Coetzee, and suffering in fiction

In the current New York Review of Books, John Lanchester tracks some of the concerns that have increasingly preoccupied J.M. Coetzee since Disgrace, and considers the function the author character, Elizabeth Costello, serves in the latest novel.

When a writer turns up in his own fiction it is often to pose questions about the arbitrariness and artificiality of narrative. That doesn’t seem to be the main focus of Coetzee’s interest here. It is more, perhaps, a question of ethics, touching on the morality of making people up, and then devising trials and torments for them, designed to expose and test their deficiencies. Is there anything of ethical content to be said about the fortunes of these imaginary people? Does making things up have an effect on the maker, and on the reader? At one point in Elizabeth Costello, she speaks of the terrible effects books can have on their writers. (“Certain books are not good to read or to write.”)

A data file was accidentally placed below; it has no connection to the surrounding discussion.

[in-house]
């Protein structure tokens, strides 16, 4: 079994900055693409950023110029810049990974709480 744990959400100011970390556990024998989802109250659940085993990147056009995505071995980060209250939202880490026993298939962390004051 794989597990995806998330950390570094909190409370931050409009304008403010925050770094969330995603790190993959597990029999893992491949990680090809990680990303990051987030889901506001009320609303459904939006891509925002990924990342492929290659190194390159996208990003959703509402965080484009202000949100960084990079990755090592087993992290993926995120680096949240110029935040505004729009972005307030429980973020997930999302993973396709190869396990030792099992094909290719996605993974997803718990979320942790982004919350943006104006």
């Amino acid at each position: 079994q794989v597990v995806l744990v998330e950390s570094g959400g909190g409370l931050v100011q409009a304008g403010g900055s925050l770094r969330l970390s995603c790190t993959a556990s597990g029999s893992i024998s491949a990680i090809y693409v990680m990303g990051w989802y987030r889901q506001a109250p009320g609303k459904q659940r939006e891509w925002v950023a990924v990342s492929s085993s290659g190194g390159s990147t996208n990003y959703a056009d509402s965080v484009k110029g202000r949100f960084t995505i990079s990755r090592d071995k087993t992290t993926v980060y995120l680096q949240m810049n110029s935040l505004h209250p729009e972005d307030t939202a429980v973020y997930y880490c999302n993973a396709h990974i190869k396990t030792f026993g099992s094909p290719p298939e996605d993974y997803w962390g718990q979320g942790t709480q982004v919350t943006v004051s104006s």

This seems to be the concern Coetzee is continuing to investigate in Slow Man, which is a novel about the difficulty of writing novels, and especially about the peculiar sense in which the creatures in novels can be said to exist. A cartoon version of this would be to say that Coetzee has moved from a concern about human beings to a concern about animal beings to a concern about fictional beings. A reader who has followed Coetzee’s books since Disgrace, and followed the thread of ethical inquiry that runs through them, might pose Slow Man’s central question differently: Why should we care about fictional characters when the world is so full of real suffering?


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